For the bulk of every Rocky and Bullwinkle episode, moose and squirrel would engage in high concept escapades that satirized geopolitics, contemporary cinema, and the very fabrics of the human condition. With all of that to work with, there's no excuse for why the pair and their Soviet nemeses haven't gotten a decent movie adaptation. But the ingenious Mr. Peabody and his faithful boy Sherman are another story, intercut between Rocky and Bullwinkle segments to teach kids brief history lessons and toss in a nearly lethal dose of puns. Their stories and relationship were much simpler, which means that bringing their shtick to the big screen would entail a lot more invention — always risky when you're dealing with precious material.
For the most part, Mr. Peabody & Sherman handles the regeneration of its heroes aptly, allowing for emotionally substance in their unique father-son relationship and all the difficulties inherent therein. The story is no subtle metaphor for the difficulties surrounding gay adoption, with society decreeing that a dog, no matter how hyper-intelligent, cannot be a suitable father. The central plot has Peabody hosting a party for a disapproving child services agent and the parents of a young girl with whom 7-year-old Sherman had a schoolyard spat, all in order to prove himself a suitable dad. Of course, the WABAC comes into play when the tots take it for a spin, forcing Peabody to rush to their rescue.
Getting down to personals, we also see the left brain-heavy Peabody struggle with being father Sherman deserves. The bulk of the emotional marks are hit as we learn just how much Peabody cares for Sherman, and just how hard it has been to accept that his only family is growing up and changing.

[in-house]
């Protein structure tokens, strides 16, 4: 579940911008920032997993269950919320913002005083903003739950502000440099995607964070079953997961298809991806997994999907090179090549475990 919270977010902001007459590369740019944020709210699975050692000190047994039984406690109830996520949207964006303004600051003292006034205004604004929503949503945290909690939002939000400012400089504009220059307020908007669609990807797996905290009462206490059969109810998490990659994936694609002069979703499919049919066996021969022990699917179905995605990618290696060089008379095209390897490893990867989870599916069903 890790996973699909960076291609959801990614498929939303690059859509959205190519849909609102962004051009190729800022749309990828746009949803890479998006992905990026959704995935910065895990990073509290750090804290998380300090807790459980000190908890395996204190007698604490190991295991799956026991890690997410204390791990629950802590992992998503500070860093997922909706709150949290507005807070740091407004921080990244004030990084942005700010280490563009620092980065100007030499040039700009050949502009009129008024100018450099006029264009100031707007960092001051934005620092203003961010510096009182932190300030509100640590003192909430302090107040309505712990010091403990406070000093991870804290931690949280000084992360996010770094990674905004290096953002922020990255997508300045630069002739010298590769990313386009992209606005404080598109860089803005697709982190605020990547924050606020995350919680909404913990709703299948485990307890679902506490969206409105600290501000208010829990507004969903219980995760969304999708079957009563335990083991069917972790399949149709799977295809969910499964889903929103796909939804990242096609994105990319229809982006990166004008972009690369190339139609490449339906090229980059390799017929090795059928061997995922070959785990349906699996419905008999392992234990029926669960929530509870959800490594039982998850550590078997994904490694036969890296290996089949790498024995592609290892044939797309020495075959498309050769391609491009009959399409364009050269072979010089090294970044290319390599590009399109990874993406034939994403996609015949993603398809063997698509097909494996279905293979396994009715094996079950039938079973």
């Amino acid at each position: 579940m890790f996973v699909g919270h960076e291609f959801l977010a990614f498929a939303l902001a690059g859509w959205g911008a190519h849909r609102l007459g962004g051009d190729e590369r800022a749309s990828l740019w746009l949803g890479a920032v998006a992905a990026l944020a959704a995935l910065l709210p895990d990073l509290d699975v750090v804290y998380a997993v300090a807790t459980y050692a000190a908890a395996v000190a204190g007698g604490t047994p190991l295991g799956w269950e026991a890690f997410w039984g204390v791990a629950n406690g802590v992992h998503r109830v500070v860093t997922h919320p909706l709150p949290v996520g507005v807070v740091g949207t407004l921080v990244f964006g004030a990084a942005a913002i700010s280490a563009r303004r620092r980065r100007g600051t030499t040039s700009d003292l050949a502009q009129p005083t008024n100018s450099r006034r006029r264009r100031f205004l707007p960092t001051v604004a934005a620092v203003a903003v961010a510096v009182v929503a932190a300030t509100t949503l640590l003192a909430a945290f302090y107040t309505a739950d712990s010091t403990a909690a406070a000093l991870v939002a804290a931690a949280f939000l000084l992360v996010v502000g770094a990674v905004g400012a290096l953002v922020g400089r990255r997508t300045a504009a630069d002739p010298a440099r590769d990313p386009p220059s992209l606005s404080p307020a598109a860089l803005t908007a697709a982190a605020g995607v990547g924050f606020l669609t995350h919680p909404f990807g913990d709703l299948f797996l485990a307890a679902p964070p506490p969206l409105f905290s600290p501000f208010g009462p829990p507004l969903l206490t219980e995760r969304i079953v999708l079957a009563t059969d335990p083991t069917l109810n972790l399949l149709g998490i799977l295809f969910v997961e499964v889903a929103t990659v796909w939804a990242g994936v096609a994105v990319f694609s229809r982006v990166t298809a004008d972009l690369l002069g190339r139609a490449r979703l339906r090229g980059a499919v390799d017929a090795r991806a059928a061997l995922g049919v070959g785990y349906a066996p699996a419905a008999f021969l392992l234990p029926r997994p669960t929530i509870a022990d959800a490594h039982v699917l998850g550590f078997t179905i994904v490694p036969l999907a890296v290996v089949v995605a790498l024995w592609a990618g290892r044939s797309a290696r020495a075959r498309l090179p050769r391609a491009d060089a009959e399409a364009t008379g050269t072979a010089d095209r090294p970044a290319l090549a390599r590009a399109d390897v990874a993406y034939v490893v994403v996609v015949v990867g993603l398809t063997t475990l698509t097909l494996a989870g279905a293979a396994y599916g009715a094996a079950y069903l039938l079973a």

But more successful than the new is the film's handling of the old — the material that Peabody and Sherman purists will adore. They travel back in time via the WABAC Machine to Ancient Egypt, the Renaissance, and the Trojan War, and 18th Century France, explaining the cultural backdrop and historical significance of the settings and characters they happen upon, all with that irreverent (but no longer racist) flare that the old cartoons enjoyed. And oh... the puns.
Mr. Peabody & Sherman is a f**king treasure trove of some of the most amazingly bad puns in recent cinema. This effort alone will leave you in awe.
The film does unravel in its final act, bringing the science-fiction of time travel a little too close to the forefront and dropping the ball on a good deal of its emotional groundwork. What seemed to be substantial building blocks do not pay off in the way we might, as scholars of animated family cinema, have anticipated, leaving the movie with an unfinished feeling.
But all in all, it's a bright, compassionate, reasonably educational, and occasionally funny if not altogether worthy tribute to an old favorite. And since we don't have our own WABAC machine to return to a time of regularly scheduled Peabody and Sherman cartoons, this will do okay for now.
If nothing else, it's worth your time for the puns.
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Frida star Hayek will be presented with the Anthony Quinn Award for Industry Excellence, while De La Hoya will receive the Special Achievement in Sports Television honour at the event next month (Sep09).
Montalban, who died in January (09), will be the subject of a special tribute hosted by West Side Story star Rita Moreno.